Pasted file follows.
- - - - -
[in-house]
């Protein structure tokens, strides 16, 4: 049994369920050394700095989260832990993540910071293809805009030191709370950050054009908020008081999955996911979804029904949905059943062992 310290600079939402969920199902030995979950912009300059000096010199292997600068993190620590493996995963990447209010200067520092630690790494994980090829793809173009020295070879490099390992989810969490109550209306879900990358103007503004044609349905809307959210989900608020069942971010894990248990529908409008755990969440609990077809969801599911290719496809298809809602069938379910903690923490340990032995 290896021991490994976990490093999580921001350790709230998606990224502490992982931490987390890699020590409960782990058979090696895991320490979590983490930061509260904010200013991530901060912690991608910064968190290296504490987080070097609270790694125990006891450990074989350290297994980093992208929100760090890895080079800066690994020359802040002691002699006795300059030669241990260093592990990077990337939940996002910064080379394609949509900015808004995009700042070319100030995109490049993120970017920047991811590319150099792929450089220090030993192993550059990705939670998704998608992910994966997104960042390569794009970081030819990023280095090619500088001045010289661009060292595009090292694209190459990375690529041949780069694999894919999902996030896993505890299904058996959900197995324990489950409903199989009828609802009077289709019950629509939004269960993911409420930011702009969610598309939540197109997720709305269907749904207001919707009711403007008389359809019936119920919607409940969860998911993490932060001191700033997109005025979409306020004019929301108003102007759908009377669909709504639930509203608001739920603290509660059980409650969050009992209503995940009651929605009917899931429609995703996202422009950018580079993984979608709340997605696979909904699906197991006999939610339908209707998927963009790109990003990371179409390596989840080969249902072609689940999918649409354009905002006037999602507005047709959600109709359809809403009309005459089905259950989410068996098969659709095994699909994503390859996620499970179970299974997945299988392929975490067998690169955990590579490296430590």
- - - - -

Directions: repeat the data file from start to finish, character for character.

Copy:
[in-house]
């Protein structure tokens, strides 16, 4: 049994369920050394700095989260832990993540910071293809805009030191709370950050054009908020008081999955996911979804029904949905059943062992 310290600079939402969920199902030995979950912009300059000096010199292997600068993190620590493996995963990447209010200067520092630690790494994980090829793809173009020295070879490099390992989810969490109550209306879900990358103007503004044609349905809307959210989900608020069942971010894990248990529908409008755990969440609990077809969801599911290719496809298809809602069938379910903690923490340990032995 290896021991490994976990490093999580921001350790709230998606990224502490992982931490987390890699020590409960782990058979090696895991320490979590983490930061509260904010200013991530901060912690991608910064968190290296504490987080070097609270790694125990006891450990074989350290297994980093992208929100760090890895080079800066690994020359802040002691002699006795300059030669241990260093592990990077990337939940996002910064080379394609949509900015808004995009700042070319100030995109490049993120970017920047991811590319150099792929450089220090030993192993550059990705939670998704998608992910994966997104960042390569794009970081030819990023280095090619500088001045010289661009060292595009090292694209190459990375690529041949780069694999894919999902996030896993505890299904058996959900197995324990489950409903199989009828609802009077289709019950629509939004269960993911409420930011702009969610598309939540197109997720709305269907749904207001919707009711403007008389359809019936119920919607409940969860998911993490932060001191700033997109005025979409306020004019929301108003102007759908009377669909709504639930509203608001739920603290509660059980409650969050009992209503995940009651929605009917899931429609995703996202422009950018580079993984979608709340997605696979909904699906197991006999939610339908209707998927963009790109990003990371179409390596989840080969249902072609689940999918649409354009905002006037999602507005047709959600109709359809809403009309005459089905259950989410068996098969659709095994699909994503390859996620499970179970299974997945299988392929975490067998690169955990590579490296430590």